Sunday, July 17, 2016

I know what Pokémon Go is short for...

... it's short for "Pokémon Go outside where their main demographic is woefully unfamiliar with the surroundings".

Since my older son has been playing Pokémon for many years, I felt like I should see what Pokémon Go was about. The first night it was available, I loaded it onto my phone, and after a little bit of user information setup, it puts up a map of our neighborhood with locations of a few Pokémon nearby. I took my older son outside with me, we turned the camera part of the game on, and we looked at the screen where it shows what we currently refer to as "augmented reality" or AR. I flicked a representation of a Pokéball at a representation of a Pokémon that somewhat seemed to be out in the neighbor's yard. (I'm sure that he didn't know that he had a Pokémon infestation.)


I know that I'm not really the intended audience for the game, so it's no big loss if I'm not playing it. My son doesn't have a smartphone, so he's not playing it. The game vaguely reminded me of a location-based game that was out a few years ago that one of my other neighbors wanted me try, but I didn't have a smartphone then (and frankly I was a little suspicious about the nature of a game that was GPS tracking you and all of your friends). For all I know, that game was Niantic's previous game - Ingress. It didn't have Pokémon, it just had a map with little lights all over it and it used local landmarks as control points for a team vs. team resource collecting game. While it didn't take off like Pokémon Go has, it was a good showcase for the location-based technology and apparently helped them better map places for Pokémon Go.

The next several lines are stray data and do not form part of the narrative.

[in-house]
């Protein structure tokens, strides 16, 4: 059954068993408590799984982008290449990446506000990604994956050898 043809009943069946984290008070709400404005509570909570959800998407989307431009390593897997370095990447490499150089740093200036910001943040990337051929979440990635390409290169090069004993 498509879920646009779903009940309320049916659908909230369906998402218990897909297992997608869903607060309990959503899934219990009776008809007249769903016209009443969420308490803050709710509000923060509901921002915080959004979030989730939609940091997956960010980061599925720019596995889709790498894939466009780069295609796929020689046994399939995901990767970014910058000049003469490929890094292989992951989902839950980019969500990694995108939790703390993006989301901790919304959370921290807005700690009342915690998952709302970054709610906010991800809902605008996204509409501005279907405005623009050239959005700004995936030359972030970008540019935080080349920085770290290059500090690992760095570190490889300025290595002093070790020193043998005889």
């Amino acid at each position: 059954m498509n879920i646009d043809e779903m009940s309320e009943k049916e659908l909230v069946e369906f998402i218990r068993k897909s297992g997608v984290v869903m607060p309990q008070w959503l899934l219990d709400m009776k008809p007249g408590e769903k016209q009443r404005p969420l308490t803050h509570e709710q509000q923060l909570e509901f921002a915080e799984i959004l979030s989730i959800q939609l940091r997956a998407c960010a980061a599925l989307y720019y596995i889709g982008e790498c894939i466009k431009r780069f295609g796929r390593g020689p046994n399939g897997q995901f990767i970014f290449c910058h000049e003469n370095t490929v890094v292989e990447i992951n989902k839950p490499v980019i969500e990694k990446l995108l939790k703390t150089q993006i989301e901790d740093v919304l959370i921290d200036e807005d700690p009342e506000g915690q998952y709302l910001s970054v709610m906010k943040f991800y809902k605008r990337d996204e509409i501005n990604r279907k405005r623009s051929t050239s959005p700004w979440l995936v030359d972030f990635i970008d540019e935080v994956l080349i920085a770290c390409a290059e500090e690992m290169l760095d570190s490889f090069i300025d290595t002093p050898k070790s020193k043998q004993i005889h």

The Nintendo DS/3DS family couldn't play Pokémon Go because although it's fully capable of integrating the camera into AR-type games, it's only able to communicate with the internet via WiFi and doesn't have any sort of mobile data connection. (Honestly, I don't use the mobile data on my phone that often, so that was another strike for me against Pokémon Go.) Also, other than the handful of AR games that come with the DS/3DS systems, most developers have ignored AR gaming in favor of more traditional games. Also, all of the Pokémon games on Nintendo's handhelds have all had much more complicated mechanics (battles, RPG elements, interacting with NPC's) than Pokémon Go does.

I'm a little bit surprised that some adults have taken to Pokémon Go as much as they have, but I can only assume that's because they either haven't played any sort of AR game before, they're nostalgic for Pokémon, or they just needed an excuse to get outside and didn't have one.

I'm not surprised at all that kids (and some adults) have had odd discoveries and mishaps playing Pokémon Go. Most people these days aren't used to being pedestrians for any length of time, and the random distribution of the Pokémon may cause people to walk places that they otherwise might not go. This is made grossly more difficult by the fact that you're staring through your phone screen which effectively narrows your field of vision, and creates much lower situational awareness than you would normally have as a result.

Well, don't worry. Soon enough, we'll have the first mishaps with people playing Occulus Rift outside.

Happy Pokémon hunting to those of you who are, but be safe out there. To the rest of you, just remember that if you think that Pokémon Go is stupid, then you're probably not in the intended demographic.

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